I was accused of refusing to provide care and poor professional judgment when working as school nurse. I was essentially blackballed from any other employment or position.
When I requested documentation under the Freedom of Information Law to support the allegations, none was provided, but there was no retraction. Any suggestions?
Nancy Brent replies:
Freedom of Information laws exists on the state and on the federal level. Obviously, if you sought information about your employment while in a school district, you would have used your states freedom of information act.
Whether on the state or the federal level, the law requires that, among other things, each public body (defined in the law) must make available to any person for inspection or copying all public records maintained by the public body. State and federal freedom of information laws also contain steps on how to request records (in writing or in person), the length of time the public body has to respond to a request, and an appeal process if the public body does not respond to the request.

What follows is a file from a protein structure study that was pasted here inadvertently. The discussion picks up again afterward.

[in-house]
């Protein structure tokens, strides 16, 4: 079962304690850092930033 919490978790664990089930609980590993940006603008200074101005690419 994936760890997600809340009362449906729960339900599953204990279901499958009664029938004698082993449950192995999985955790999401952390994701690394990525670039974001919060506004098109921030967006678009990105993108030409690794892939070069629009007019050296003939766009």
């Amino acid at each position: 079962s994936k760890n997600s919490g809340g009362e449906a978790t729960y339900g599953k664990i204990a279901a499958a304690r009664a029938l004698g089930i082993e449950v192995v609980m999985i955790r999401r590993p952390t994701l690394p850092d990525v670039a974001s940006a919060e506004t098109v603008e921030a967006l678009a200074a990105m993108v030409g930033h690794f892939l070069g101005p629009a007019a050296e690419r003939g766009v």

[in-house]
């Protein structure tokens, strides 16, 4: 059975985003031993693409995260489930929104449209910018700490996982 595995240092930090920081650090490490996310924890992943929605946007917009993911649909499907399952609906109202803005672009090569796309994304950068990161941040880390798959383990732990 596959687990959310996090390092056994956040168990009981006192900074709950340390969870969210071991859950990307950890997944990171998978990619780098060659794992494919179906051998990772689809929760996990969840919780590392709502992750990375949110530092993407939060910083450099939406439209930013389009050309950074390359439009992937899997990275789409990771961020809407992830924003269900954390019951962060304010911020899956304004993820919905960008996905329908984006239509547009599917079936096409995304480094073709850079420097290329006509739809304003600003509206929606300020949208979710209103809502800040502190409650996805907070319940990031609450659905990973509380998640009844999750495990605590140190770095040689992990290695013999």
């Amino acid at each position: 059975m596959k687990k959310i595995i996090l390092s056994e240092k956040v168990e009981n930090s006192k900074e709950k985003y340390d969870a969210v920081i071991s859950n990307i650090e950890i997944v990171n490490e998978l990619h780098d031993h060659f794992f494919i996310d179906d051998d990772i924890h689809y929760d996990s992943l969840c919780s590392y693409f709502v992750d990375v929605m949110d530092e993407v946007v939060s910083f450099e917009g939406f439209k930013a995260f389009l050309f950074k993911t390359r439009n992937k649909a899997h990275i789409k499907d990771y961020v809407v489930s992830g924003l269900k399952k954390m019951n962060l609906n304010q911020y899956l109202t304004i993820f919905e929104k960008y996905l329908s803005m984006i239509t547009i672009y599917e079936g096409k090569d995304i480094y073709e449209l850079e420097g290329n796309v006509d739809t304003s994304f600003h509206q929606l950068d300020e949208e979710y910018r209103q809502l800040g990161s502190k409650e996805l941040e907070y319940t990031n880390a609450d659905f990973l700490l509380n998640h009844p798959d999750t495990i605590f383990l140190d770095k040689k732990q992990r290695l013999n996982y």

Another component of freedom of information acts, however, is what public records are defined as. In many acts, personnel records are exempt from a request under the freedom of information law. Thus, whether your request was covered under your state’s act would need to be explored.
Consultation with a nurse attorney or attorney in your state about your states freedom of information act would be essential. If the act is applicable, an appeal following the acts guidelines for a non-response may be possible. If the act is not applicable, the attorney can also inform you of other ways to obtain the information you seek.
Nancy J. Brent, RN, MS, JD, is an attorney in private practice in Wilmette, Ill. This information is for educational purposes only and is not intended as legal or any other advice. The reader is encouraged to seek the advice of an attorney or other professional when an opinion is needed.